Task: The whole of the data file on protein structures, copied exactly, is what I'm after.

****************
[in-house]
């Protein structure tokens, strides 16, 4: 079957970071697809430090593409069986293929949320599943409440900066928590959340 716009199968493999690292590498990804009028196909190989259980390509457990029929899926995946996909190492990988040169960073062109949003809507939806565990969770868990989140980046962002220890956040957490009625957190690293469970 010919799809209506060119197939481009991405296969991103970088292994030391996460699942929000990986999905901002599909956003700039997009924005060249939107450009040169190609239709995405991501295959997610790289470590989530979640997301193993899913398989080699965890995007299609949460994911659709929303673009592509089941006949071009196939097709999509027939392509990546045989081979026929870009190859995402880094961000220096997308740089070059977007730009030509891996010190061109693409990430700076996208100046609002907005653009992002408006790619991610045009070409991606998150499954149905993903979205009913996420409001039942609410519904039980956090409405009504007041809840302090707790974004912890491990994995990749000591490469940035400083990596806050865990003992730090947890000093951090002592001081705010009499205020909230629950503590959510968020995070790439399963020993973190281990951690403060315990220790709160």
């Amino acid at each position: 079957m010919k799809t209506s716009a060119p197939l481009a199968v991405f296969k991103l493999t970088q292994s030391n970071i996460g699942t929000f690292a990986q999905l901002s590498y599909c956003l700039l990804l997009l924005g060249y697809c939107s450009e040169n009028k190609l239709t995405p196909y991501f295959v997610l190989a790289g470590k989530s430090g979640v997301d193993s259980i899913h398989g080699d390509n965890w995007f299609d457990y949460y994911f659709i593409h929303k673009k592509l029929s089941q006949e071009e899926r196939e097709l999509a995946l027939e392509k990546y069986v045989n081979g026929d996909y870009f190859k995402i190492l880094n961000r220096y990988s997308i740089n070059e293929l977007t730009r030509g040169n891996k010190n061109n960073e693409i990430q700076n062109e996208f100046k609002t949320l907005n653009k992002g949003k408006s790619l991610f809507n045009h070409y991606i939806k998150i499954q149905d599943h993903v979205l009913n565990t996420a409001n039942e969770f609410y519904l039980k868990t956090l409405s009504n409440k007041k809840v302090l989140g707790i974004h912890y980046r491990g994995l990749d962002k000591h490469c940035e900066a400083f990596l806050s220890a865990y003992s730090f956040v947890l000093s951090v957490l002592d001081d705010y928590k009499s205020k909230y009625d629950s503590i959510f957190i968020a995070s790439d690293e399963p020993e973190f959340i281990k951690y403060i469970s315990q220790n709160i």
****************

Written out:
[in-house]
């Protein structure tokens, strides 16, 4: 079957970071697809430090593409069986293929949320599943409440900066928590959340 716009199968493999690292590498990804009028196909190989259980390509457990029929899926995946996909190492990988040169960073062109949003809507939806565990969770868990989140980046962002220890956040957490009625957190690293469970 010919799809209506060119197939481009991405296969991103970088292994030391996460699942929000990986999905901002599909956003700039997009924005060249939107450009040169190609239709995405991501295959997610790289470590989530979640997301193993899913398989080699965890995007299609949460994911659709929303673009592509089941006949071009196939097709999509027939392509990546045989081979026929870009190859995402880094961000220096997308740089070059977007730009030509891996010190061109693409990430700076996208100046609002907005653009992002408006790619991610045009070409991606998150499954149905993903979205009913996420409001039942609410519904039980956090409405009504007041809840302090707790974004912890491990994995990749000591490469940035400083990596806050865990003992730090947890000093951090002592001081705010009499205020909230629950503590959510968020995070790439399963020993973190281990951690403060315990220790709160």
């Amino acid at each position: 079957m010919k799809t209506s716009a060119p197939l481009a199968v991405f296969k991103l493999t970088q292994s030391n970071i996460g699942t929000f690292a990986q999905l901002s590498y599909c956003l700039l990804l997009l924005g060249y697809c939107s450009e040169n009028k190609l239709t995405p196909y991501f295959v997610l190989a790289g470590k989530s430090g979640v997301d193993s259980i899913h398989g080699d390509n965890w995007f299609d457990y949460y994911f659709i593409h929303k673009k592509l029929s089941q006949e071009e899926r196939e097709l999509a995946l027939e392509k990546y069986v045989n081979g026929d996909y870009f190859k995402i190492l880094n961000r220096y990988s997308i740089n070059e293929l977007t730009r030509g040169n891996k010190n061109n960073e693409i990430q700076n062109e996208f100046k609002t949320l907005n653009k992002g949003k408006s790619l991610f809507n045009h070409y991606i939806k998150i499954q149905d599943h993903v979205l009913n565990t996420a409001n039942e969770f609410y519904l039980k868990t956090l409405s009504n409440k007041k809840v302090l989140g707790i974004h912890y980046r491990g994995l990749d962002k000591h490469c940035e900066a400083f990596l806050s220890a865990y003992s730090f956040v947890l000093s951090v957490l002592d001081d705010y928590k009499s205020k909230y009625d629950s503590i959510f957190i968020a995070s790439d690293e399963p020993e973190f959340i281990k951690y403060i469970s315990q220790n709160i």